Rain drizzled outside the livestock trailer at the Lewis and Clark County Fairgrounds where Jay Deaton was preparing Thursday for the show ring.
His mother, Sydney, was helping adjust the plastic and elastic harness that he and other contestants wear to display their numbers for judging.
With black jeans, a white shirt and boots, Jay, 18, was dressed for the occasion. His bolo tie and height made him stand out among others in the senior division with whom he would be competing.
Jay, who’s slim and serious, finished his senior year at Capital High School and will be heading to Montana State University in Bozeman to major in agri-business.
He had but a few minutes to talk before Sydney told him it was time to go into the ring. From the back door to the livestock trailer a plywood ramp was placed and Bear, a gray pig mottled with black and born Jan. 2 of this year, was led from the bedding of wood shavings where she was kept.
The wood shavings were brushed off her. An aerosol can of conditioner was sprayed on her coat before a final brushing.
Bear has already been bathed and had her skin conditioned to prepare her for showing. A judge will dock points if the pig’s skin doesn’t look well groomed.
Jay took Bear for a walk in the pasture that morning as a workout, Sydney said, so she’d be ready for competition.
Neither Jay nor Bear are novices.
Jay has been showing pigs for roughly 10 years and said, “This is our seventh or eighth show this year.”
“We’re leaving for state fair next week, then we have a week off,” he continued and noted then they’re off for two shows in Billings.
Attending competition in Boise involves a nine-hour drive, he said. Competition in Wyoming is six hours in the truck.
He went to Louisville, Kentucky, but not to show. Instead, he went to watch the competition.
The family has a place in the Scratchgravel Hills, north of Helena, where Jay has 10 pigs he raises as part of his breeding project.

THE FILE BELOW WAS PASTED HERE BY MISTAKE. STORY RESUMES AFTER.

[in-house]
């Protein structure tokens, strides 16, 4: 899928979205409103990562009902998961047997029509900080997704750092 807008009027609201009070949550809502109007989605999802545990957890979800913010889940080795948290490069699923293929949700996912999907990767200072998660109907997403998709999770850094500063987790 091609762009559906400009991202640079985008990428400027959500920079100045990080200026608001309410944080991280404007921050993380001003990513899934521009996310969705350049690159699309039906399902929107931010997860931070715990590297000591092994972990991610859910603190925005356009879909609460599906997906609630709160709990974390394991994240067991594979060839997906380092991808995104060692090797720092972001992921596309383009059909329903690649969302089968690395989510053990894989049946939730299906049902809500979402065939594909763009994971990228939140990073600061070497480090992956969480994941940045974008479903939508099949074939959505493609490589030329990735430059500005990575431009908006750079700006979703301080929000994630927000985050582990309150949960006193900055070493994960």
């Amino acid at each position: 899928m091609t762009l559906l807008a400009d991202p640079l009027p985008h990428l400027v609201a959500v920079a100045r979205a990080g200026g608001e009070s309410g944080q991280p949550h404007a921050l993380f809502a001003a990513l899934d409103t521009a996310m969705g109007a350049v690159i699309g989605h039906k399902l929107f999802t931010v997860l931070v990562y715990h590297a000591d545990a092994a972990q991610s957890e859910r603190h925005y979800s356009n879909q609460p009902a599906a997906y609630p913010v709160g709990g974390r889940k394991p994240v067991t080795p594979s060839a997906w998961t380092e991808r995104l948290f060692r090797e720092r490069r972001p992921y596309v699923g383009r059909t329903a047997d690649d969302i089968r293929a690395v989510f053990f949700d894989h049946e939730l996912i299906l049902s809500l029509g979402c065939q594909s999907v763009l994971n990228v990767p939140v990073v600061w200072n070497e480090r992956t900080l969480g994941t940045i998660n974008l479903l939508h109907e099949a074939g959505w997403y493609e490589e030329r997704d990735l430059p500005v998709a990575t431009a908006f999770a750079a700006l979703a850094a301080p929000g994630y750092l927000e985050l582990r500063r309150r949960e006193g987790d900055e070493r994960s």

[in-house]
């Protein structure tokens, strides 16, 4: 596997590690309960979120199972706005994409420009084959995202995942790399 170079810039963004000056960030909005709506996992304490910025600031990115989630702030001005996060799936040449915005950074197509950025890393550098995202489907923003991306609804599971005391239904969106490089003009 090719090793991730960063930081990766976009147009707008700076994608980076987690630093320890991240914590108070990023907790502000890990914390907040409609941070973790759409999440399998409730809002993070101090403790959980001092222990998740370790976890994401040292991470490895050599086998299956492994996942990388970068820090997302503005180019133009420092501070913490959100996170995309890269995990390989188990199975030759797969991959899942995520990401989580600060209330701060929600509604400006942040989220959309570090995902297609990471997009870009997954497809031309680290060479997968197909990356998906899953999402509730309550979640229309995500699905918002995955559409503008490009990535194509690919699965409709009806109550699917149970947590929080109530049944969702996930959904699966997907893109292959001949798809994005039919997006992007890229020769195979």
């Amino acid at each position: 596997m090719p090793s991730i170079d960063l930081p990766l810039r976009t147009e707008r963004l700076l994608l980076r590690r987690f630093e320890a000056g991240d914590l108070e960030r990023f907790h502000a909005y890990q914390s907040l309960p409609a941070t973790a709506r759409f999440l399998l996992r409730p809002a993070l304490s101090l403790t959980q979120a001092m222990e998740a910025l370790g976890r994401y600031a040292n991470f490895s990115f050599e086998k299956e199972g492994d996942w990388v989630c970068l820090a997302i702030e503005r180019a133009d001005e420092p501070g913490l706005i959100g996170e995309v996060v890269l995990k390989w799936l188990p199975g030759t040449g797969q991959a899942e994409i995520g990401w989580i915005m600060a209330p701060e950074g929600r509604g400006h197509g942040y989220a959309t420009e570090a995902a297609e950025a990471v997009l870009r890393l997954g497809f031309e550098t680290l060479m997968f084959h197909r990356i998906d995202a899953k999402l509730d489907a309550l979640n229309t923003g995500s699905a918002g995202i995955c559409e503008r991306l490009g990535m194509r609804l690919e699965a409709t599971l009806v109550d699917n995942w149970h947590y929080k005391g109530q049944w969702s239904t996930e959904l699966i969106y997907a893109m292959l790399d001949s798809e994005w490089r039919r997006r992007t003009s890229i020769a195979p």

His pigs are crossbreeds, he said, and explained that raising pigs is a hobby for him.
“I really enjoy it. I really enjoy working all my animals every day and getting ready to show,” he explained.
Sydney shows a cellphone photo of him around 5:30 a.m., just before Bear and another of his pigs were loaded into the trailer for the competition. Jay and Bear are walking in a field. This is something he does often to prepare his pigs for competition.
“It’s fun training an animal, as it is another living thing,” he said.
His father, Dennis, is inside the fairgrounds multi-purpose building helping prepare for the 7 a.m. showmanship competition when Jay and Sydney arrive.
“Jay’s pretty serious about it,” Sydney said.
Friends call him up to talk about showing and pigs, and the conversation will go on for an hour, she added.
Passionate is how she describes his interest in showing his pigs and explained, “You’re taking care of another animal that can’t feed itself.”
Jay and more than a dozen competitors are in the show ring and use canes or flexible 3-foot “whips” to guide their pigs by tapping them on the shoulders and jowls.
Most of the pigs walk about silently. An occasional squeal comes when a pig is encouraged to move from a corner where something has caught its attention.
Their owners are silent too, focused on their animals and on the judge, Chip Kemp, an instructor and director of youth leadership programs for the Division of Animal Sciences at the University of Missouri in Columbia, Missouri.
Kemp offers encouragement to the competitors and tells them they’ve got to keep the pigs where he can see them.
“Your job is to keep it in the judge’s line of sight,” he said.
Showing pigs is making something that’s chaotic make sense, look controlled and relaxed, he explained.
Bear and Jay make the cut and wait in a pen while another group competes. Bear stands relaxed near Jay. She’s been rewarded with marshmallows and vanilla wafers, a drink of water and some water sprayed on her to keep her cool.
Jay and Bear are back for the championship round. They’re one of six competitors. Kemp provides individual tips and encouragement before the top two receive ribbons.
The gold goes to Jay for winning the competition.
His trip back to the family’s livestock trailer is as relaxed as it was when he and Bear entered the ring. Bear saunters back into the trailer. Her work is done.
Jay accepts high-fives and congratulations. Winning feels good, he said, and no, he wasn’t nervous.
“She’s done it before,” he said. “I had confidence in her. I walk her about a half an hour every day. Walk her out on the lawn to train her. Showmanship. What she just did.”
To show at a high level takes work and practice, Kemp said after Jay had left the ring.
What goes into winning, Kemp explained, is “a lot of experience, a lot of hard work, a lot of luck. But you really have to want it.”